Verizon: Change the Attacker's Value Proposition

By creating more difficult paths to reach valued assets, enterprises can flip the odds against attacker success, according to the latest security report from Verizon.

Carol Wilson, Editor-at-large

April 10, 2018

5 Min Read

The best defense against cyberattacks is making sure there are no short paths to a company's most valuable assets, a Verizon Enterprise security expert finds.

As Verizon Enterprise releases its 11th-annual "Data Breach Investigation Report," Risk Expert Gabe Bassett is stressing the need to think in terms of path protection when it comes to both anticipating and foiling breaches.

In an interview, Bassett said that this thinking is part of a fundamental shift in defensive strategies, focusing on how to disrupt the value proposition for attackers by making it harder for them to access the assets that will earn a return on their investment, whether those are consumer records, compute resources or something else.

This approach has the potential to substantially improve defensive strategies. Bassett said.

Verizon Business conducts the DBIR annually. This year's edition included data from 67 contributing organizations, with analysis on over 53,000 incidents and 2,216 breaches from 65 countries.

For the first time this year, the DBIR, released April 10, collected path data on 170 breaches and discovered in the process that four times as many breaches involved short paths -- in other words easier access -- than long ones.

(Source: Flickr)

(Source: Flickr)

"We've all heard the saying, 'Attackers only have to get it right once but defenders have to be correct every time,' " Bassett said. "On the flip side, attackers have to get every step in that path right or they fail the entire attack. The defenders just have to stop one step in the attack. And where we see that playing out is the attackers are going to target shorter paths because there is less risk, less chance that they are going to start on that path, and not get a return on their investment. They are looking for the best value proposition."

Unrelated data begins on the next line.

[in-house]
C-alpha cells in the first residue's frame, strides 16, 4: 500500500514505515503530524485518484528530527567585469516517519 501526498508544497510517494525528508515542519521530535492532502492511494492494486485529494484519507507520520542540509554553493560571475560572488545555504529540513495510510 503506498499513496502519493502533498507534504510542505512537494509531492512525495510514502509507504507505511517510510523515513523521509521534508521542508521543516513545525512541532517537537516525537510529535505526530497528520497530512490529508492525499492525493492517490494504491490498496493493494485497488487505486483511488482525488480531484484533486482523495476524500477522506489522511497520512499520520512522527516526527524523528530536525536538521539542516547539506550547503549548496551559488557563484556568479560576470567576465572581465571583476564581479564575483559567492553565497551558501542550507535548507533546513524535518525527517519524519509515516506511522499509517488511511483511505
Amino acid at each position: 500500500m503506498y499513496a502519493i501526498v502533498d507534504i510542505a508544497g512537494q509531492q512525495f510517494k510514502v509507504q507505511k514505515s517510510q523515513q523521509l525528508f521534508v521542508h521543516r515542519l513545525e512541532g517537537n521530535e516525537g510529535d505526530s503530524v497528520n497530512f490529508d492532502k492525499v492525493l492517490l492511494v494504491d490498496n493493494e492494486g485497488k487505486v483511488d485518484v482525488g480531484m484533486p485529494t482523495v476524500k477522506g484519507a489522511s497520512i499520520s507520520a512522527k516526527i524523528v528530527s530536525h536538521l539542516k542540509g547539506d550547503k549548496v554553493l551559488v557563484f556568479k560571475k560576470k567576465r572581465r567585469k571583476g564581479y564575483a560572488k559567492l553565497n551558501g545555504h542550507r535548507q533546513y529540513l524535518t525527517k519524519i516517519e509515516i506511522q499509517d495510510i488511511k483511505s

Longer term, he said, the goal is to get defenders thinking in graphs, not lists, but "the first step to that is to get them thinking in paths, because a graph is an aggregation of the paths, putting all the paths together."

The Verizon executive, who is speaking at next week's RSA Conference in San Francisco, admits that it would be hard to focus on path protection today because not all the tools are available to do it and there needs to be more data collected and analyzed to know how best to do this.

"It's something I expect to see in the future, over the next two or three years," he said. "We are starting to see threat emulation tools and most of them simulate paths. The reality is most companies are still thinking in terms of that one-step path. In the future, we think that if they start to become resilient against the one-step paths, then they will start defending the two-step, and three-step and four-step paths. We are really at the start of our journey to think about our defense and attacks as paths and build our systems to be resilient to them."

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In general, business executives need to realize that cyberattackers are driven by the same motivation as others -- they want to maximize their return on investment and make the best use of their time, Bassett said.

Beware ransomware
That explains one other major finding of the 2018 DBIR, which is that ransomware is now most prevalent variety of malicious software, up from fourth place last year, and it's morphing.